Friday, February 20, 2009

Hewlett Packard shows way to win back customers on the brink

It’s been a few days since the last blog - basically because my computer stopped working. Well, that’s not quite true, the internal modem just seemed to disappear from view. I’ve only had my HP Pavillion for between 2 and 3 years, so I was a little miffed to put it mildly. The first phone calls I made to HP were not an example of good marketing and sales. However, despite the fact that Hewlett Packard is having to tighten its strings, I was eventually blown away by a call that showed real customer service and ethics.

The biggest problem in my experience of HP was the number of people I talked to who were not educated sufficiently for their positions. Rather than put me through to someone who could help they confidently told me things that turned out not to be true, or they omitted some pretty important information. For example, the tech support person I called (in the US), confidently told me my motherboard was fried with very little investigation. They apparently forgot to tell me that HP had issued a notice on my model because of recurrent internal modem issues. (That would have saved the next calls).

Nowadays it seems impossible to operate for too long without a computer, so I decided to see what I could buy from HP in the way of another Pavillion laptop. I think I called about 4 or 5 times after I was “advised” by my US tech-support person on what to buy. I was put on hold several times for 15 mins or more. None of the people could answer some basic questions on components.

At this point, I decided to forget HP altogether and emailed their CEO on the webpage form. Rather surprisingly I got a pretty swift reply from Customer Service. I gave HP sales one more shot, and spoke to a representative who actually was educated in the computers he was selling. He got my business and I’m typing this on a new Pavillion laptop.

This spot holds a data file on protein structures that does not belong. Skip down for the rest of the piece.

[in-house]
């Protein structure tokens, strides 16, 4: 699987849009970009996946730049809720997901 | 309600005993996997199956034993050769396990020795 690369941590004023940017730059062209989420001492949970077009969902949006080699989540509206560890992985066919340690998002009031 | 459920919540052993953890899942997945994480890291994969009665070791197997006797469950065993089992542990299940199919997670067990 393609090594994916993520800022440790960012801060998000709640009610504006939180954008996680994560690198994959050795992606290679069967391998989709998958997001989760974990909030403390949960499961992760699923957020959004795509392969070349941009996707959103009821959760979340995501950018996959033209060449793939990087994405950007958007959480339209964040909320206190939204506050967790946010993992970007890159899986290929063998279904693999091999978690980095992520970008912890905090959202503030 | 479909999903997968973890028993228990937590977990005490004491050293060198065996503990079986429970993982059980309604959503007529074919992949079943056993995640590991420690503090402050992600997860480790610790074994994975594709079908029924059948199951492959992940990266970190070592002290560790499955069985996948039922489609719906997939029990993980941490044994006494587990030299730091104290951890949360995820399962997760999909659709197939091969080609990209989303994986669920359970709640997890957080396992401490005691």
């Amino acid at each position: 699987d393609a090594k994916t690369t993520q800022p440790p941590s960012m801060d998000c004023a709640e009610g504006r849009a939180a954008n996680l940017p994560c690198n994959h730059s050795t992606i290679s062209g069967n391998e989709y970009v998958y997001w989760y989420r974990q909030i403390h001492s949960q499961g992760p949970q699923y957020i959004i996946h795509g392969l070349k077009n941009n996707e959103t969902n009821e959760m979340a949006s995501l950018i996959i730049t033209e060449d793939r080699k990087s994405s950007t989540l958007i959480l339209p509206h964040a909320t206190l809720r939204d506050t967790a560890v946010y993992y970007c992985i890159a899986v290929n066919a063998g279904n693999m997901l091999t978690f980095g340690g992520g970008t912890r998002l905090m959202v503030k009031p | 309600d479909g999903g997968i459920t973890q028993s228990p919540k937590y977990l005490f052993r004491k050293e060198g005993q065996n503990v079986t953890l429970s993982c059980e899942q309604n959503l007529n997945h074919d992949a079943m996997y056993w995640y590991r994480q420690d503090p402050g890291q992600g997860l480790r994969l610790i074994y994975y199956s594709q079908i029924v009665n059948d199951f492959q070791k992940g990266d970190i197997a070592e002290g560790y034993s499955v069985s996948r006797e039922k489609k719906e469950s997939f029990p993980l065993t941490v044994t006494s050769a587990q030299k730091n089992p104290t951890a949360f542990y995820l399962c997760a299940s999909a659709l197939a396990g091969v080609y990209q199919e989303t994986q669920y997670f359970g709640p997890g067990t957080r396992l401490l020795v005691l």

BUT that’s not all!! A few days later HP called out of the blue to inform me that I should have been told about the notice on my last computer. They sent a Fedex box and it’s currently at HP, possibly about to be repaired for nothing, as the only issue seems to be with the modem. It’s unfortunate that they didn’t tell me about this before I spent money on a new computer, but I really appreciated their proactive honesty.

What lessons can we learn for the recession/depression? Those companies that take a proactive ethical stance and value customer care are the companies that will emerge with loyal, satisfied and even tolerant customers. Education for the sales and tech support teams would have avoided my frustration but my own experience shows even large mistakes in these areas can be rectified with proactive customer service. It would have been easy for HP to forget me, and it costs HP to bring in my laptop to fix it on their dime. The temptation to avoid good service was considerable, but kudos to you HP. You did the right thing, and I believe these principles will stand you in good stead.

No comments: